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Charles Kennedy

Charles Kennedy

Charles is a writer for Oilprice.com

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Wall Street Bets On Oil Price Rally

If the whims of speculators are anything to go by, then oil markets are poised for a rebound.

Data from the Commodity Futures Trading Commission show that bullish positions on WTI have reached their highest levels in eight months. Speculators make bets on the price of crude – long or short – depending on where they think prices are heading. Not since the end of the summer in 2014 have so many investors put money on the line, betting on a price rise.

Obviously, elite investors are not always right. Few saw the bust coming. But the mounting belief that the worst is over for oil provides a bit of evidence that prices could be on the mend. Related: Is This Where Investors Should Be Looking When Oil Recovers?

That is also reflected in lending and equity positions in actual oil companies. Sensing a massive opportunity to buy up valuable assets on the cheap, big money is piling into shale companies. Banks, hedge funds, and other big investors are lending, buying equity, and purchasing assets during the down cycle. Around $12 billion in new stock was issued in oil and gas in the first quarter of 2015 according to Bloomberg, the highest amount in eight years.

Such an astonishing level of new investment during a period of depressed prices shows that the markets, despite major concerns from corporate executives, have not soured on oil and gas in the least. Oil prices have more than halved from the 2014 peak, which has destroyed profits for many drillers. It is a volatile business to be sure, and more pain can be expected in the coming weeks as companies begin reporting first quarter earnings, but Wall Street’s actions so far this year demonstrate the enormous appetite for oil and gas investment. Related: OPEC Says US Oil Boom Will End This Year

On the other hand, all the new equity shows that upstream producers are desperate for new cash, hoping to weather the downturn and survive long enough until oil prices rebound. And markets have a sort of self-correcting ability – if increases in oil prices appear to be driven by speculators, prices can “correct” downwards again.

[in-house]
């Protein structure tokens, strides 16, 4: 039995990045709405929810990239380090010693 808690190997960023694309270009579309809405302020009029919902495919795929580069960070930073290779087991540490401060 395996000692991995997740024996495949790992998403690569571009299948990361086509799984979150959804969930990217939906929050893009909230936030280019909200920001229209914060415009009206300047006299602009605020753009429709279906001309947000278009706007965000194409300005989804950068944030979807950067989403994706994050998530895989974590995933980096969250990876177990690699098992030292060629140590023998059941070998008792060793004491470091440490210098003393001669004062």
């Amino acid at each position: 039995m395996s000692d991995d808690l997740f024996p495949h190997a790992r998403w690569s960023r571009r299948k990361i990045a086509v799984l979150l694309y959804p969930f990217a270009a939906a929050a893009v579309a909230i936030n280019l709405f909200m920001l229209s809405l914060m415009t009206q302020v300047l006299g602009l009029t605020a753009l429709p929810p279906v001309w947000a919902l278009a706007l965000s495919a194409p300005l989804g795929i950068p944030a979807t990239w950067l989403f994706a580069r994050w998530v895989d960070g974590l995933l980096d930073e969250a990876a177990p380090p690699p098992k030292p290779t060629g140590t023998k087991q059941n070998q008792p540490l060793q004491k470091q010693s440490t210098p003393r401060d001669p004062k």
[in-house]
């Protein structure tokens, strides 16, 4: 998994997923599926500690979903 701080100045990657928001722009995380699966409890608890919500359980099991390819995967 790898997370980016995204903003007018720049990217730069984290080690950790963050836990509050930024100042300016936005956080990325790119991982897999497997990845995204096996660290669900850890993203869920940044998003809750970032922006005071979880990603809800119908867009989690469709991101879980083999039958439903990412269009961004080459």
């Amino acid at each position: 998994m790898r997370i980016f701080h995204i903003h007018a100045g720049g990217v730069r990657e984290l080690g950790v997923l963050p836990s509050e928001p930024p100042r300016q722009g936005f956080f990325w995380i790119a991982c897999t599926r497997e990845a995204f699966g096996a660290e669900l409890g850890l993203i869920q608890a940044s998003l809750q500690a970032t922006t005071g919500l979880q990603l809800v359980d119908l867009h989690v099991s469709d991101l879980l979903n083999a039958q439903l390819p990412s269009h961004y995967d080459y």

Nevertheless, with prices starting to tick up, many companies just might stave off the worst. For the investors brave enough to jump in during uncertain times, there could be a big pay off if prices continue to climb. Related: The Latest Media Attempts To Suppress Oil Prices

Even if they do not, a lot of new lending is coming with strings attached. High interest rates, and preferred positions that put lenders at the front of the line in the event of a default, mean that the risk of offering new credit is smaller than it appears.

Regardless, if there is anything to be gleaned from market behavior, it is that Wall Street thinks that an oil price rally is finally here.

By Charles Kennedy for Oilprice.com

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Leave a comment
  • Lee James on April 20 2015 said:
    We find differing take-aways from what has been taking place in the petroleum industry. If these new petroleum lenders, investors and buyers are not typically involved in the Energy sector, they may just be looking for greener pastures.

    Price-to-earning ratios are high outside of the Energy sector. Lots of folks believe what is going on in Energy is business as usual. Downturns are self-correcting. Money is cheap; why not jump into Energy?

    What if something more structural is going on in the Energy Sector? We have higher operating costs at home and abroad. Energy regulation is more of a risk. Maybe by Earth Day 2016 we will see more progress, even though this is a record-setting year for reducing U.S. carbon emissions. We still spend a lot on fossil fuels -- and less than half of that cost is know to us as consumers -- we pay later, and think someone else pays the freight on accidents and harmful-emissions.

    Maybe price carbon in 2016? Make it a polluters-pay, back-to-taxpayers revenue-neutral price on carbon?
  • joe rice on April 20 2015 said:
    Awesome... The 99.99% percent of the middle class not in the oil business on Wallstreet gets to pay higher gas prices to cover the bets of Wallstreet billionaires...Nice

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